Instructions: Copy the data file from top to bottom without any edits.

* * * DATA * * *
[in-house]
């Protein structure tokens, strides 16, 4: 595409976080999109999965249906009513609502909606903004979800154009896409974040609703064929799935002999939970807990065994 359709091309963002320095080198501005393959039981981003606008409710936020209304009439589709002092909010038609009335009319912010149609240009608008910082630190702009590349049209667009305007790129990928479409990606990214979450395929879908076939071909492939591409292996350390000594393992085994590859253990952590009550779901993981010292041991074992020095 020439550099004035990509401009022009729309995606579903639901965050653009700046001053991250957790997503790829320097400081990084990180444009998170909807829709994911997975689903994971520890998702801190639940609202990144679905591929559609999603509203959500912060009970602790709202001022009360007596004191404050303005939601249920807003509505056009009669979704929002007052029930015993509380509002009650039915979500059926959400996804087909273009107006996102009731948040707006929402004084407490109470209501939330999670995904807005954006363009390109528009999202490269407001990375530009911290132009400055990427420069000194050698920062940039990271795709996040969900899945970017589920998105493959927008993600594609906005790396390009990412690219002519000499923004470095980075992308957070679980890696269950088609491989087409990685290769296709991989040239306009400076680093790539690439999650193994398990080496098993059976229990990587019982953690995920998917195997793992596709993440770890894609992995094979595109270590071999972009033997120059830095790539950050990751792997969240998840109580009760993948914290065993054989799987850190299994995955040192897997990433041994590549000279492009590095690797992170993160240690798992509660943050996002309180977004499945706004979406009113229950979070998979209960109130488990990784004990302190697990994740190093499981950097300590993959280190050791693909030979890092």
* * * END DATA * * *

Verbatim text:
[in-house]
């Protein structure tokens, strides 16, 4: 595409976080999109999965249906009513609502909606903004979800154009896409974040609703064929799935002999939970807990065994 359709091309963002320095080198501005393959039981981003606008409710936020209304009439589709002092909010038609009335009319912010149609240009608008910082630190702009590349049209667009305007790129990928479409990606990214979450395929879908076939071909492939591409292996350390000594393992085994590859253990952590009550779901993981010292041991074992020095 020439550099004035990509401009022009729309995606579903639901965050653009700046001053991250957790997503790829320097400081990084990180444009998170909807829709994911997975689903994971520890998702801190639940609202990144679905591929559609999603509203959500912060009970602790709202001022009360007596004191404050303005939601249920807003509505056009009669979704929002007052029930015993509380509002009650039915979500059926959400996804087909273009107006996102009731948040707006929402004084407490109470209501939330999670995904807005954006363009390109528009999202490269407001990375530009911290132009400055990427420069000194050698920062940039990271795709996040969900899945970017589920998105493959927008993600594609906005790396390009990412690219002519000499923004470095980075992308957070679980890696269950088609491989087409990685290769296709991989040239306009400076680093790539690439999650193994398990080496098993059976229990990587019982953690995920998917195997793992596709993440770890894609992995094979595109270590071999972009033997120059830095790539950050990751792997969240998840109580009760993948914290065993054989799987850190299994995955040192897997990433041994590549000279492009590095690797992170993160240690798992509660943050996002309180977004499945706004979406009113229950979070998979209960109130488990990784004990302190697990994740190093499981950097300590993959280190050791693909030979890092």